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Orion Connection: The Legends Trilogy (The Orion Series Book 1) Kindle Edition
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Most helpful customer reviews on Amazon.com
The husband-and-wife team who wrote this book may not have gotten the science absolutely right - I'm not a rocket scientist so I don't know if they did or did not - but as both an author and a reader I can say that they were absolutely spot on when it came to getting the characters right.
And, let's be honest here, isn't that really all that matters when you're writing a novel? I mean, if you're writing a treatise on astrophysics or a technical manual on the care and maintenance of faster-than-light engines then characters don't really matter much. However, if you're writing fiction - science or otherwise - it's the characters that make or break the book. Readers have to feel an emotional connection with them, even the villains. When they do feel that connection, readers are drawn into the narrative.
The DeGiorgios have done that in "Orion Connection." They've given us heroic characters, aliens, treacherous spies, lovers, friends, and comrades in arms. They've put their characters through the wringer; forcing them to deal with life-threatening situations, betrayals, romance, and loss.
And they've done it well in the course of a fast-paced narrative that has sufficient detail to put the reader "in the moment" without lapsing into so much technobabble that your eyes glaze over.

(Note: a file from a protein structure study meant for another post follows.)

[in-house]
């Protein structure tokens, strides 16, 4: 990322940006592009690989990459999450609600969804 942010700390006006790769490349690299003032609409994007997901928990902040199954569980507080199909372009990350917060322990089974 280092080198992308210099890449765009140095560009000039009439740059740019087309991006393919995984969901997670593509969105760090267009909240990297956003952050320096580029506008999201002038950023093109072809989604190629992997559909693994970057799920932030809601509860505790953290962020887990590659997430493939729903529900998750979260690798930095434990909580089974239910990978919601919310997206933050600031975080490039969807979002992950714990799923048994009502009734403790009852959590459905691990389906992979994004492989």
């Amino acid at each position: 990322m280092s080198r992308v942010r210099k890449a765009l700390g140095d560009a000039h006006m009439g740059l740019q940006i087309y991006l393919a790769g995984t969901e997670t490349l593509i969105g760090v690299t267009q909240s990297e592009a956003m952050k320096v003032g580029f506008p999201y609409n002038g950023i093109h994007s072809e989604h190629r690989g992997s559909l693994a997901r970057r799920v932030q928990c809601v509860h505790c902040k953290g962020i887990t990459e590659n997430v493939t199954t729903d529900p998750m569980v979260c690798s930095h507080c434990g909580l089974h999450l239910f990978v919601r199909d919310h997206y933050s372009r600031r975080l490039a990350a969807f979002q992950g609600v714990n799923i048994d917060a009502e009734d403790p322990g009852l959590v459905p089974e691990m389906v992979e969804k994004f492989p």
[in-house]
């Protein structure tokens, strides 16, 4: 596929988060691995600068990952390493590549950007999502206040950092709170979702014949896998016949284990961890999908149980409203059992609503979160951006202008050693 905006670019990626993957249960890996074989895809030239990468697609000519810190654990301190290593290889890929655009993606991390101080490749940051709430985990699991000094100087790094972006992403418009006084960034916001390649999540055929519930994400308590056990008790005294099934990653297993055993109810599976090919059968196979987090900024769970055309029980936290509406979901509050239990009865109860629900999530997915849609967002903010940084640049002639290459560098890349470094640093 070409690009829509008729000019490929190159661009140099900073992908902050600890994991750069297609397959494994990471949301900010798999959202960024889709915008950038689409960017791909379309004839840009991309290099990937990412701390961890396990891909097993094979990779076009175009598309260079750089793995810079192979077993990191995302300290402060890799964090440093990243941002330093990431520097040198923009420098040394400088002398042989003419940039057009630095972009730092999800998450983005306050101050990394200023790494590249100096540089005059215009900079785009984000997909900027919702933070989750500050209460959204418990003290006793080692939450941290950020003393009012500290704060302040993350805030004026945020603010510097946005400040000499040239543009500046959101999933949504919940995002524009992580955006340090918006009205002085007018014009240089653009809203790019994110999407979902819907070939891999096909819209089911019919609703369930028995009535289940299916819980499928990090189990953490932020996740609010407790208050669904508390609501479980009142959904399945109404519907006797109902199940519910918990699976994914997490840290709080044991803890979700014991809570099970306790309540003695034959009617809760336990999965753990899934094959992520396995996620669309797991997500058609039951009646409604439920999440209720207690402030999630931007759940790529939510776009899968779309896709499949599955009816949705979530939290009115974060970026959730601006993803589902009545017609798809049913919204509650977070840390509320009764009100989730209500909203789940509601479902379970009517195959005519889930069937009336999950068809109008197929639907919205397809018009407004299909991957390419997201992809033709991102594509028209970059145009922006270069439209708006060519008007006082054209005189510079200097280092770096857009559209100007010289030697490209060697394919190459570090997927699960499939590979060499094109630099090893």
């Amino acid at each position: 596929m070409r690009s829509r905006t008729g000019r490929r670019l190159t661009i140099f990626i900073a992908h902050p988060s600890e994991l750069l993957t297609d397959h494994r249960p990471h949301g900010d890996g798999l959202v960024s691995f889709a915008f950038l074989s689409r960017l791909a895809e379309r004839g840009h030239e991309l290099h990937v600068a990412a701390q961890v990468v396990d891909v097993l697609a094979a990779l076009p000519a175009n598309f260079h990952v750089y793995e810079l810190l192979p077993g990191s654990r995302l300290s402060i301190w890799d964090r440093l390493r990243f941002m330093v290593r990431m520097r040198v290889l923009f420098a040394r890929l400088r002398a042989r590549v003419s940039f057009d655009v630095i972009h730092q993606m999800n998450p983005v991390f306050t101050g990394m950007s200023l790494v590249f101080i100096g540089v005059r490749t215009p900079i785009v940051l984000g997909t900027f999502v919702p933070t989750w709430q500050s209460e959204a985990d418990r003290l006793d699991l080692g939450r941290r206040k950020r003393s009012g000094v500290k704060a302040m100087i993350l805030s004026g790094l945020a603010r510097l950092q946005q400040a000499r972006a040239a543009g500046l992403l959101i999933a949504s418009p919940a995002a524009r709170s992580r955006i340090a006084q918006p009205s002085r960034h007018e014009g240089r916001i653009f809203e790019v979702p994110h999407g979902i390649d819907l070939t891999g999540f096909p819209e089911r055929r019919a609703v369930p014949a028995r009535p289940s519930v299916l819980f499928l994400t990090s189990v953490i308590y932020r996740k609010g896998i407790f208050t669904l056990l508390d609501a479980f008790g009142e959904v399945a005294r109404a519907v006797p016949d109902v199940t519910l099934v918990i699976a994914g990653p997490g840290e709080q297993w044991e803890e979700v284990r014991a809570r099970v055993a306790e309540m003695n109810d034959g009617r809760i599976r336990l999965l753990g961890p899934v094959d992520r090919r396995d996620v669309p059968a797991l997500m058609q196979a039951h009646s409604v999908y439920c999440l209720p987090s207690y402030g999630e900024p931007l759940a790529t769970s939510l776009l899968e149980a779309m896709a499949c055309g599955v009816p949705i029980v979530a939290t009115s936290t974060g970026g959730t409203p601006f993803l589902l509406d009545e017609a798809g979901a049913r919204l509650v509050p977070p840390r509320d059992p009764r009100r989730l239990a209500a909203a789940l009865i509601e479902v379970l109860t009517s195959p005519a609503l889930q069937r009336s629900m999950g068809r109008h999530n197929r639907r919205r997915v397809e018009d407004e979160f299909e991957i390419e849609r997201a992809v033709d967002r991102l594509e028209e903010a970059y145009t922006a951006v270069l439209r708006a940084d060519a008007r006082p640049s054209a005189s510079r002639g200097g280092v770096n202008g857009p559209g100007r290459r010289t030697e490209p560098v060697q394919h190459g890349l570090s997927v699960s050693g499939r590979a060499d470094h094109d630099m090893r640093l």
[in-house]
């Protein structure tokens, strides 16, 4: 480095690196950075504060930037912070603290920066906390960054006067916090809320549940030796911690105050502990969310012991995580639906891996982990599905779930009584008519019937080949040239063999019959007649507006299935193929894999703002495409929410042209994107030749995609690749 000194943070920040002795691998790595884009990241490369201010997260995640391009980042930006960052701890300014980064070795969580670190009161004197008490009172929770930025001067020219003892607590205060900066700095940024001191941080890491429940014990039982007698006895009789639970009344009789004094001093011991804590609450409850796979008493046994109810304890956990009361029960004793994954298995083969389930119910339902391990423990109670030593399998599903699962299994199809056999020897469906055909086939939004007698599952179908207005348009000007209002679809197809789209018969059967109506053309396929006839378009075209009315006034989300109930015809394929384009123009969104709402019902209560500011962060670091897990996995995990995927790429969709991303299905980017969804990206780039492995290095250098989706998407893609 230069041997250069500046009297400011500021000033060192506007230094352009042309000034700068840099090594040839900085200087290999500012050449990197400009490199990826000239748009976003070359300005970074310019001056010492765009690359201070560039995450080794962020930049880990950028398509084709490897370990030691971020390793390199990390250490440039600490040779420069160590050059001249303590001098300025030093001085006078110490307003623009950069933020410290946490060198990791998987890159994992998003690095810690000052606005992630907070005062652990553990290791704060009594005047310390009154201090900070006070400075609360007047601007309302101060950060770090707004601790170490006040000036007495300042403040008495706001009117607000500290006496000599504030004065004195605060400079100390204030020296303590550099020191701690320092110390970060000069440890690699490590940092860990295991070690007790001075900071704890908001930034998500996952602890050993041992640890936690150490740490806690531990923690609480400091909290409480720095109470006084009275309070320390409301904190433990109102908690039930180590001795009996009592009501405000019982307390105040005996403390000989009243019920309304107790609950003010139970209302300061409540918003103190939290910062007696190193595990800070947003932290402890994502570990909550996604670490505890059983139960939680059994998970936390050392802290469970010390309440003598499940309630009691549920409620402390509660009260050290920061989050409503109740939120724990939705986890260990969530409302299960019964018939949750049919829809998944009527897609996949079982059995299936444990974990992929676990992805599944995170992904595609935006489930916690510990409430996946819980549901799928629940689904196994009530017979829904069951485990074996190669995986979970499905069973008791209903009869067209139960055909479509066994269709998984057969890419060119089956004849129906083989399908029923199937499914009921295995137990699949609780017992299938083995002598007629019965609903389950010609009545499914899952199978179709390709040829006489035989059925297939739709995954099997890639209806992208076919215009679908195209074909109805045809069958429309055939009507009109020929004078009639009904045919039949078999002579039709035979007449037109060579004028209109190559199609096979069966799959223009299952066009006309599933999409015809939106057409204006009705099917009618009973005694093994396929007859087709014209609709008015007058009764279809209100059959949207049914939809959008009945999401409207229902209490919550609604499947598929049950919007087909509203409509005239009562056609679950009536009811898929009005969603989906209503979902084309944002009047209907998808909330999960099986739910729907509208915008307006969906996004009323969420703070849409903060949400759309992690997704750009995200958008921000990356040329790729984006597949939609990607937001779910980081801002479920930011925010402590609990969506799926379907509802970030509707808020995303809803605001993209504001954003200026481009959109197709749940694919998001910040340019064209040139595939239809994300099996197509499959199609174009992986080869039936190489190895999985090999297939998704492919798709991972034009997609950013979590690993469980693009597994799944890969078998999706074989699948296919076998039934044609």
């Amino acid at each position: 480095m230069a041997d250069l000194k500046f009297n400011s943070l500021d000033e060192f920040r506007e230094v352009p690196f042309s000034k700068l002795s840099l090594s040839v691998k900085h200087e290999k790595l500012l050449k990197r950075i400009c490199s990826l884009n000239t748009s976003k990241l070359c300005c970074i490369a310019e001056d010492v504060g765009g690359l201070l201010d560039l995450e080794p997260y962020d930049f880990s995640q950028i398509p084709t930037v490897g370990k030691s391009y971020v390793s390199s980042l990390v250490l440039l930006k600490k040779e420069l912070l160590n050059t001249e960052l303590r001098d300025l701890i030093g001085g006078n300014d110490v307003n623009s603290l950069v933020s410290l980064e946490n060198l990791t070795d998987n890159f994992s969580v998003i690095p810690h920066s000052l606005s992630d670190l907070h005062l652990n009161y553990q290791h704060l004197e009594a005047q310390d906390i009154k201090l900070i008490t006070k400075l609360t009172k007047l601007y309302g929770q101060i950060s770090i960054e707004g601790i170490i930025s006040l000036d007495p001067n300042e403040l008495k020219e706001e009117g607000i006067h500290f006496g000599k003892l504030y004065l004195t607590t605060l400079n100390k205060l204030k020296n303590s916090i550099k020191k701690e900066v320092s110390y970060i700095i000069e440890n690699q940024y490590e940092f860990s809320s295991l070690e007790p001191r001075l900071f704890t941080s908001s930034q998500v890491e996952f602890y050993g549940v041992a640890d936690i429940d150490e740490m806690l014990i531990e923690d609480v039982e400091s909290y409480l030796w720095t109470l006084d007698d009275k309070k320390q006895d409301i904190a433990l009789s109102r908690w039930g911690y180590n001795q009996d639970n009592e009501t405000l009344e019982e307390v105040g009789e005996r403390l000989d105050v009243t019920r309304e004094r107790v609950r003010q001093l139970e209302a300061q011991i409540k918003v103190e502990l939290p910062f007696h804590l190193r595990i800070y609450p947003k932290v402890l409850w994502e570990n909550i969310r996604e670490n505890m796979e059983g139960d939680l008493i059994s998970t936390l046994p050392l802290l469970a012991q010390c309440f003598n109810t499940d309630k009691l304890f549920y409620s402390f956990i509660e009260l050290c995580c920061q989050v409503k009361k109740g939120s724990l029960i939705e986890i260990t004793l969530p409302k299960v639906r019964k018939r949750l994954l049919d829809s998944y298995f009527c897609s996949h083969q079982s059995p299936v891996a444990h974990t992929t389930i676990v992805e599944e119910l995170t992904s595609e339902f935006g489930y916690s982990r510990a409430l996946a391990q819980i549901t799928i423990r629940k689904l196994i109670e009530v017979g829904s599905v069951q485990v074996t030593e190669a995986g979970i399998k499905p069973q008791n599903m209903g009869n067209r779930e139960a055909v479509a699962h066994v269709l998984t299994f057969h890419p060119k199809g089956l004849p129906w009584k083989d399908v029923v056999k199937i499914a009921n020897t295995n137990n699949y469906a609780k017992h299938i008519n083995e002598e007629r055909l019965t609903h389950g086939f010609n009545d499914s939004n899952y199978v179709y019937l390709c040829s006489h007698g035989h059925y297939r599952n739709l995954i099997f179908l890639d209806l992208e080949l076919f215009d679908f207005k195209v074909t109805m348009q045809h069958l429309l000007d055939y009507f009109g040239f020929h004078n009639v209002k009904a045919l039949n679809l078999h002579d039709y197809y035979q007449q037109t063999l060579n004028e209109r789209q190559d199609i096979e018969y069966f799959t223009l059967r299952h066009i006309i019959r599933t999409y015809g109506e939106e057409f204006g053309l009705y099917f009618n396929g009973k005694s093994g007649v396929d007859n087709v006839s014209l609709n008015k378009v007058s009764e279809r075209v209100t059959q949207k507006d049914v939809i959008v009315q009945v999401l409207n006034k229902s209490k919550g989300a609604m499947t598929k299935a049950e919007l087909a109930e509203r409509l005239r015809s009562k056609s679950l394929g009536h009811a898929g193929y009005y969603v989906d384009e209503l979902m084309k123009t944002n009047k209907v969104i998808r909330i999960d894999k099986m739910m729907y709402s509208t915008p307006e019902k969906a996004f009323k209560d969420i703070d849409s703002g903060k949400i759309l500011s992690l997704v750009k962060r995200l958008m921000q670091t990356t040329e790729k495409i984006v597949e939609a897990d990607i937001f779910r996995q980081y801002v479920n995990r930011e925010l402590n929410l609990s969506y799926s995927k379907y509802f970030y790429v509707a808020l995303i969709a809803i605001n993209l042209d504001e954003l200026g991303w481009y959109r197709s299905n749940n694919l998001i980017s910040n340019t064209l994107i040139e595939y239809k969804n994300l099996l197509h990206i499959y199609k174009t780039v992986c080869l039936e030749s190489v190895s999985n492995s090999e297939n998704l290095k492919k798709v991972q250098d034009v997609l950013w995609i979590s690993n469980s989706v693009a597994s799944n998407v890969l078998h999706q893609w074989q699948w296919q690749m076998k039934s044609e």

The authors, in addition to giving readers some really interesting characters, have done an impressive job of world building. Their descriptions of a depleted Earth - stripped nearly bare of resources by greedy corporations and a population that can't see past the next weekend - is well done. Their descriptions of life aboard Orion and of Mars itself are also well done. The plot is straightforward with a couple of really nice twists to keep it interesting.
All in all, a very nice read complete with topical subject matter: 5 stars.
So they need to detach the drop line to the planet but in order to do this they need to use a wrench almost as big as a woman to remove monster size bolts and on and on. I can think of a half dozen reason why such a line would need to be cut in an emergency so why would you design a system that would take a half hour and cannot be done by a woman (I didn't write this so don't call me sexist)? I could go on but I will leave you with one last example of how horrible this writing is. They used Mars' gravitational pull to slingshot them back to Earth, cutting weeks off their return trip. And how were they planning originally to return? NOT use Mars' gravitational field as a slingshot and ADD weeks to their return trip? Ok, now is the time to call me sexist because I generally avoid sci-fi written by women. There, I said it. But honestly, in my experience, I've read few books by women who had the technical understanding to pull off most stories in this genre. That's not to say that I haven't read a lot of crap from male authors (a certain Cussler name comes to mind). What I don't understand is why these authors, male or female, cannot give the book to a friend who has some small understanding of things mechanical or just moderately technical, for feedback (and hopefully, serious editing) before exposing it to the public. All you people who loved it. I am happy for you because clearly there is a sequel in the works with Jovi being miraculously brought back to life by the Martians.